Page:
Wednesday, December 3, 2008

Experience Points Podcast #2 - Aspirational and Inspirational Gaming

It's the second episode of the Experience Points Podcast! Thanks to everyone that sent in their comments and suggestions on last week's show. We love hearing all your thoughts and feedback, and are continually looking to improve our work.

This week, we talk about a survey conducted by Guitar Center saying that a huge number of people that buy Guitar Hero are subsequently inspired to learn how to play a real guitar. We discuss the effect games have on our personal interests and explore games' abilities to inspire non-gaming action.

As far as listening to the podcast goes, here are your current options:

-For those of you who like to use iTunes to organize your podcasts, you can now find us listed in the iTunes music store! Search for "experience points" or just click here.

-For those of you who like to rage against the machine and use an iTunes alternative, here is the feed.

-You can listen to the show in your browser by left-clicking the post title or you can download the show in mp3 format by right clicking on the title and selecting "Save Link As"

-The podcast will also show up in our site feed, so you can use your RSS reader to listen in.

As always, we look forward to hearing your thoughts on the subject, so feel free to leave a comment or send us an email!

Show notes:

- Run time: 24m 12s

- The Gamasutra article

- Music provided by Brad Sucks


  1. You may want to consider giving your podcast an image on iTunes [example].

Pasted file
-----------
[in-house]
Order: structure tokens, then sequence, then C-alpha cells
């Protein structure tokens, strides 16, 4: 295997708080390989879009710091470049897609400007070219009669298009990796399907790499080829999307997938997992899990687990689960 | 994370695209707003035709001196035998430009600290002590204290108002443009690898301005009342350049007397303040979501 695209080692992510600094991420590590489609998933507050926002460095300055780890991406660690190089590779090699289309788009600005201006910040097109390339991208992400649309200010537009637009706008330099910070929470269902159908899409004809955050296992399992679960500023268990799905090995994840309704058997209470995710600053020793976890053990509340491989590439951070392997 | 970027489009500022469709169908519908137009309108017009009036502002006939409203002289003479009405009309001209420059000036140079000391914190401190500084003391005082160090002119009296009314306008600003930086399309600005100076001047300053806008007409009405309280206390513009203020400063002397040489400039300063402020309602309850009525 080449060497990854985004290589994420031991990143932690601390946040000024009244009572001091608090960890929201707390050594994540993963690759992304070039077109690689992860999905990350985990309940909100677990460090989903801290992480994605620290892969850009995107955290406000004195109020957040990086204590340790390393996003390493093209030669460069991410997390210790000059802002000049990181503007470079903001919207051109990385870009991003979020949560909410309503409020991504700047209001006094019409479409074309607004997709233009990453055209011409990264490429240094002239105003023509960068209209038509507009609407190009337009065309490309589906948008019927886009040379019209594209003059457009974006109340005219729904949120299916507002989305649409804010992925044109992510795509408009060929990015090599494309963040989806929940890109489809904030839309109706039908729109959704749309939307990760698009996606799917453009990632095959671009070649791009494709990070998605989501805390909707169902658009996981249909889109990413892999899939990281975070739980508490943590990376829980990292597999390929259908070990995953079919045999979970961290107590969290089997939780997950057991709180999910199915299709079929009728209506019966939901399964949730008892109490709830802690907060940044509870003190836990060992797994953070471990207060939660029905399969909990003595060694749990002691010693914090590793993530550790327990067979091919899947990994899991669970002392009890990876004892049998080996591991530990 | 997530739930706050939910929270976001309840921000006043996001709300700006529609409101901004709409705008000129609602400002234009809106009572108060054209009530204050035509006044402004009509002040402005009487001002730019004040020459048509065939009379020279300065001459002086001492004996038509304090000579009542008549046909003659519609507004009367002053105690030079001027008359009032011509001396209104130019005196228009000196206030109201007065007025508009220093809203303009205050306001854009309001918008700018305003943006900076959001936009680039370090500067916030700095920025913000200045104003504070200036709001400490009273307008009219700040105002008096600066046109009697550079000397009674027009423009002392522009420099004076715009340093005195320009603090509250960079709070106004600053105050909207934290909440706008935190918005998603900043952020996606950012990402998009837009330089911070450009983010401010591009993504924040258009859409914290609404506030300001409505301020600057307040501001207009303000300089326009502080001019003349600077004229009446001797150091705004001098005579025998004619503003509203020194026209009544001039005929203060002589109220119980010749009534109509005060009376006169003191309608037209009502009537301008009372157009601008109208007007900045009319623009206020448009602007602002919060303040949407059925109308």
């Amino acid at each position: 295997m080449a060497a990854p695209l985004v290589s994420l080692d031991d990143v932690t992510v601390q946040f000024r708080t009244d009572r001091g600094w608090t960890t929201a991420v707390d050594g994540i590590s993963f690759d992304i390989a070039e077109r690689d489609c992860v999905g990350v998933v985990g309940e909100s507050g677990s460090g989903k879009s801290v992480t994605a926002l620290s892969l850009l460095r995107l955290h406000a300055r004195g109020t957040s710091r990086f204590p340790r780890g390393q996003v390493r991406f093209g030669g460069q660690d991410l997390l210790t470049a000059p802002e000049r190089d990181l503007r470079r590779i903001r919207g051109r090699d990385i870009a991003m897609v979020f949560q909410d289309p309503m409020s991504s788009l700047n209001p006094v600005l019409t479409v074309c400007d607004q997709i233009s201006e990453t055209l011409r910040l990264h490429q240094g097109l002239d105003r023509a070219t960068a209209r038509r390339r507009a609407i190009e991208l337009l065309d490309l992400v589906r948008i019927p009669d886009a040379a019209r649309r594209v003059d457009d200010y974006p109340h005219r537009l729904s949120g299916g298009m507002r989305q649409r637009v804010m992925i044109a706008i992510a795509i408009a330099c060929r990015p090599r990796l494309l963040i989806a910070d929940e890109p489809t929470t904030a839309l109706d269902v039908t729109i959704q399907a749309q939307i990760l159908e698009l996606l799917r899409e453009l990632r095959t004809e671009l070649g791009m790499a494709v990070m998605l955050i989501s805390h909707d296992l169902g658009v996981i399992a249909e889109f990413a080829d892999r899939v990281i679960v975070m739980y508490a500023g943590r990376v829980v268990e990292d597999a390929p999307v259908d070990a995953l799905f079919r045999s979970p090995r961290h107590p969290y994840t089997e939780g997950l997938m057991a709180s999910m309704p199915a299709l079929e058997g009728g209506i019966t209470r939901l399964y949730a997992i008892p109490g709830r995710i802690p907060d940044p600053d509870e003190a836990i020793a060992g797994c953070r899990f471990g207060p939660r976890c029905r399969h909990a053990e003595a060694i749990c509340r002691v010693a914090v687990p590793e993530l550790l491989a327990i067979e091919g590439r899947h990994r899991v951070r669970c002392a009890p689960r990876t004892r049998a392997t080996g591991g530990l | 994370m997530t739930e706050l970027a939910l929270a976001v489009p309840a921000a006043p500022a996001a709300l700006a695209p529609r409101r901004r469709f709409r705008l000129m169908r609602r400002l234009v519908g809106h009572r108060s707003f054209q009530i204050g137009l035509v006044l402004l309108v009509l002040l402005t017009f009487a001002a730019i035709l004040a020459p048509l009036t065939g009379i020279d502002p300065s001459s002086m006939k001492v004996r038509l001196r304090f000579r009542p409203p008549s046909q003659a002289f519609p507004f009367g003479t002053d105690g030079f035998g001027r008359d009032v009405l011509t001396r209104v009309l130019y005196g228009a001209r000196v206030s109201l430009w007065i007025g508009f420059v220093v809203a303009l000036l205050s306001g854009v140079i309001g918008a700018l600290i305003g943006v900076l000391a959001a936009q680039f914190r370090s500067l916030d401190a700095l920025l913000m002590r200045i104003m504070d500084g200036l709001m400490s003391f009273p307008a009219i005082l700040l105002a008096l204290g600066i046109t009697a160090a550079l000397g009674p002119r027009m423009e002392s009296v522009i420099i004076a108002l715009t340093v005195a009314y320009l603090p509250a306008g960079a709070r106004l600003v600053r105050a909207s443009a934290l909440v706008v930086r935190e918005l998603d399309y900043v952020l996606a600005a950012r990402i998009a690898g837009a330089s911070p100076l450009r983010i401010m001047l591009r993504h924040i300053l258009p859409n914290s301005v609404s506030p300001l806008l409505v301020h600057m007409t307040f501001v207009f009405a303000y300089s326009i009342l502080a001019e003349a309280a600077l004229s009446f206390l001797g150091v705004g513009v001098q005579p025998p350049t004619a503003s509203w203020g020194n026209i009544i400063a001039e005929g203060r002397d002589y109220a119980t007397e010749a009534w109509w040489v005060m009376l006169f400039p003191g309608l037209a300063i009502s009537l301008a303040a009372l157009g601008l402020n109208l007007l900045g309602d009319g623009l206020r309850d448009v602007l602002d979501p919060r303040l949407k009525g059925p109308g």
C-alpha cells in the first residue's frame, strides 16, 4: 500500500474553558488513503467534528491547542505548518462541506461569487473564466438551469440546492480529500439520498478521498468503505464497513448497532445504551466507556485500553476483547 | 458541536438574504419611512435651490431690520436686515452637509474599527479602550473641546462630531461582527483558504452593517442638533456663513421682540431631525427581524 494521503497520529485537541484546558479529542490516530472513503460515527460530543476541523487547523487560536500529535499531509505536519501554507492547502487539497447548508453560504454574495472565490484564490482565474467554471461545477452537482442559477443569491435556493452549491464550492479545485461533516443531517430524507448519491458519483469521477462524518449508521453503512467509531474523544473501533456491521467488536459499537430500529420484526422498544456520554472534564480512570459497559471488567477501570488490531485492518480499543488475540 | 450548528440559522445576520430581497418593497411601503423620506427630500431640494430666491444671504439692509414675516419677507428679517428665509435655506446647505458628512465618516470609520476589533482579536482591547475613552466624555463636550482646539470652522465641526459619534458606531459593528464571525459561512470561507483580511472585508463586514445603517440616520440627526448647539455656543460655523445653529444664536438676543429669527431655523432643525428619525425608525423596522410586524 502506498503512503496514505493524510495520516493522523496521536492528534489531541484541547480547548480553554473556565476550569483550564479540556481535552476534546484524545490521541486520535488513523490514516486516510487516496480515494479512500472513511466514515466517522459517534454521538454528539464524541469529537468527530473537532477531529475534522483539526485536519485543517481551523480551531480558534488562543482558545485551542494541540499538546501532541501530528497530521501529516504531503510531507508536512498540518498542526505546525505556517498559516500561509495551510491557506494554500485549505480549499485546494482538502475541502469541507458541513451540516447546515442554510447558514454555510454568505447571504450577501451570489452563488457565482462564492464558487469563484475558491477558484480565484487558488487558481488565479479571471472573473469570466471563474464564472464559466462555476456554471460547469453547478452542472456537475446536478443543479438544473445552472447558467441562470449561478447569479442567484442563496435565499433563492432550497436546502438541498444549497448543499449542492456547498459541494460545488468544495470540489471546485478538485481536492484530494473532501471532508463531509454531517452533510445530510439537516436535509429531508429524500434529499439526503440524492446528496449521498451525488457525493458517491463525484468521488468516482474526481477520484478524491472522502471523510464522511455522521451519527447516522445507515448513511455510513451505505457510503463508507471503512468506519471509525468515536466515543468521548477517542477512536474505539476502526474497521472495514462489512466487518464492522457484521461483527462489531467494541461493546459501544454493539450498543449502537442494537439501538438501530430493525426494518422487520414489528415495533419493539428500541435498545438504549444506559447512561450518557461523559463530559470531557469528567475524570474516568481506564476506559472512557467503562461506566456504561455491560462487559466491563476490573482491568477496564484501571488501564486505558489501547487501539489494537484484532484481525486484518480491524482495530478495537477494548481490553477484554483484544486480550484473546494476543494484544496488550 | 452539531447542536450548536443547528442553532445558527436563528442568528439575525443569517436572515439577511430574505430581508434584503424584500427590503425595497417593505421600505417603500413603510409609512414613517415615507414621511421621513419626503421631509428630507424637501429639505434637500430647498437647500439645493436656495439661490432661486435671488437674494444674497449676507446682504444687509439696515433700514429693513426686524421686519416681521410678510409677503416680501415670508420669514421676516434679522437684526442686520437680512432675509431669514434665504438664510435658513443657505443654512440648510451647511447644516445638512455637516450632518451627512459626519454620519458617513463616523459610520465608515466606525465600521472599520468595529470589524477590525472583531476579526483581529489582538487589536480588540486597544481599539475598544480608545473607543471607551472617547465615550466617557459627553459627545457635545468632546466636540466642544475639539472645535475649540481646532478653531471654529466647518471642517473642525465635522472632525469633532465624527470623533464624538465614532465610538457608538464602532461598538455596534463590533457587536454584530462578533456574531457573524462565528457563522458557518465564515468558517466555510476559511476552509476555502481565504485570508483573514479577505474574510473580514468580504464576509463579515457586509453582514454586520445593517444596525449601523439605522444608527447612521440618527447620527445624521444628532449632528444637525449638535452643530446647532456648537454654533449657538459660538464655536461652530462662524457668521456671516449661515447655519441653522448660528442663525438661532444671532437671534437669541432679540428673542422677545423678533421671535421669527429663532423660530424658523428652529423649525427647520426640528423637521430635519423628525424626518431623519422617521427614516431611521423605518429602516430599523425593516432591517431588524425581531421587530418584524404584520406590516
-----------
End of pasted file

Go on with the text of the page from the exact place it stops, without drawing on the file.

I look forward to listening to it!

  2. With one glance at the title of your podcast, PaRappa the Rapper was the first thing to come to my head. Alas, no mention of the hands down most inspirational game ever created. A game that inspires people to learn karate, become responsible, licensed drivers, become thriving entrepreneurs/businessmen, learn how to cook, master their bowels, and be a mother fuckin superstar at the end of your adventures.

    Or maybe, as Jorge was saying, you just want to live the video game itself:

    I would agree that sports games are most likely the largest source of inspiration for kids. I also regret the decision I made to not play football (largely because of the douchebags on the team, and not wanted to injure myself for tennis season) because there is always that chance in which it could have significantly changed my life. Now, as an avid sports fan, the games allow me to be a star in every league, since I guarantee I could not have as much fun playing hockey as I do playing NHL '94. I can't complain, though, schooling people in video games brings me a different, but arguably better feeling than winning sporting events.

    I will end with saying that those Guitar Center numbers are almost definitely BS, but nonetheless, it is an "up yours" to all of the naysayers that misinterpret the influence of video games.